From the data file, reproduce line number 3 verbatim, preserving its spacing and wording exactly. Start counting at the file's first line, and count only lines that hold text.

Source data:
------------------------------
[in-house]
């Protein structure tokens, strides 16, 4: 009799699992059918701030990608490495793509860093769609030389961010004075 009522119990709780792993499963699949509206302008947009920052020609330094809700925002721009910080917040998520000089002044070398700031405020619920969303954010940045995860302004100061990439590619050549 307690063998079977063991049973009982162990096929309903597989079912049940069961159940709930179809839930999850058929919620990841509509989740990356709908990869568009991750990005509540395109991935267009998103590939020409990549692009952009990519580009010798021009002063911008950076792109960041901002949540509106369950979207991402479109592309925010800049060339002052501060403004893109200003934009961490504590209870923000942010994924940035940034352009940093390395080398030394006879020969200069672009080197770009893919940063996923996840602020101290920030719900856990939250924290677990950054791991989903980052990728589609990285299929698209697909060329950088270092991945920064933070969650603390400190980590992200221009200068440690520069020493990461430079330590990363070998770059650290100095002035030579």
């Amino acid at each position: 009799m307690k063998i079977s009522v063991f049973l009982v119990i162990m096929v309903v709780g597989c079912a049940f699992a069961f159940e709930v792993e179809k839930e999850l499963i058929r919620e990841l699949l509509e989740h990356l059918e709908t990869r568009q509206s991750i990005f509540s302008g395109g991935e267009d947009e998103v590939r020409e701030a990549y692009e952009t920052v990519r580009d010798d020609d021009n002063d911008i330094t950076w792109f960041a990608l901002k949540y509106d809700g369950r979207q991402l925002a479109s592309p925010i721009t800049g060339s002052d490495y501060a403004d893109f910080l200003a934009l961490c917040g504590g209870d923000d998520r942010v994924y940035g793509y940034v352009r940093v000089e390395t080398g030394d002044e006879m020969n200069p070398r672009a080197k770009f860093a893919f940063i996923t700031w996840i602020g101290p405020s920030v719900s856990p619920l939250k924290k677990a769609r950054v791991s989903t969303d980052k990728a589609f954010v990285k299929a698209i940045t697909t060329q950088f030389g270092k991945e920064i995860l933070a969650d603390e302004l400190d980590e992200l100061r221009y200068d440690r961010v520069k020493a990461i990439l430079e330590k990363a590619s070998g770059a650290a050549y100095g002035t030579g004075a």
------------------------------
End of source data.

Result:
């Amino acid at each position: 009799m307690k063998i079977s009522v063991f049973l009982v119990i162990m096929v309903v709780g597989c079912a049940f699992a069961f159940e709930v792993e179809k839930e999850l499963i058929r919620e990841l699949l509509e989740h990356l059918e709908t990869r568009q509206s991750i990005f509540s302008g395109g991935e267009d947009e998103v590939r020409e701030a990549y692009e952009t920052v990519r580009d010798d020609d021009n002063d911008i330094t950076w792109f960041a990608l901002k949540y509106d809700g369950r979207q991402l925002a479109s592309p925010i721009t800049g060339s002052d490495y501060a403004d893109f910080l200003a934009l961490c917040g504590g209870d923000d998520r942010v994924y940035g793509y940034v352009r940093v000089e390395t080398g030394d002044e006879m020969n200069p070398r672009a080197k770009f860093a893919f940063i996923t700031w996840i602020g101290p405020s920030v719900s856990p619920l939250k924290k677990a769609r950054v791991s989903t969303d980052k990728a589609f954010v990285k299929a698209i940045t697909t060329q950088f030389g270092k991945e920064i995860l933070a969650d603390e302004l400190d980590e992200l100061r221009y200068d440690r961010v520069k020493a990461i990439l430079e330590k990363a590619s070998g770059a650290a050549y100095g002035t030579g004075a």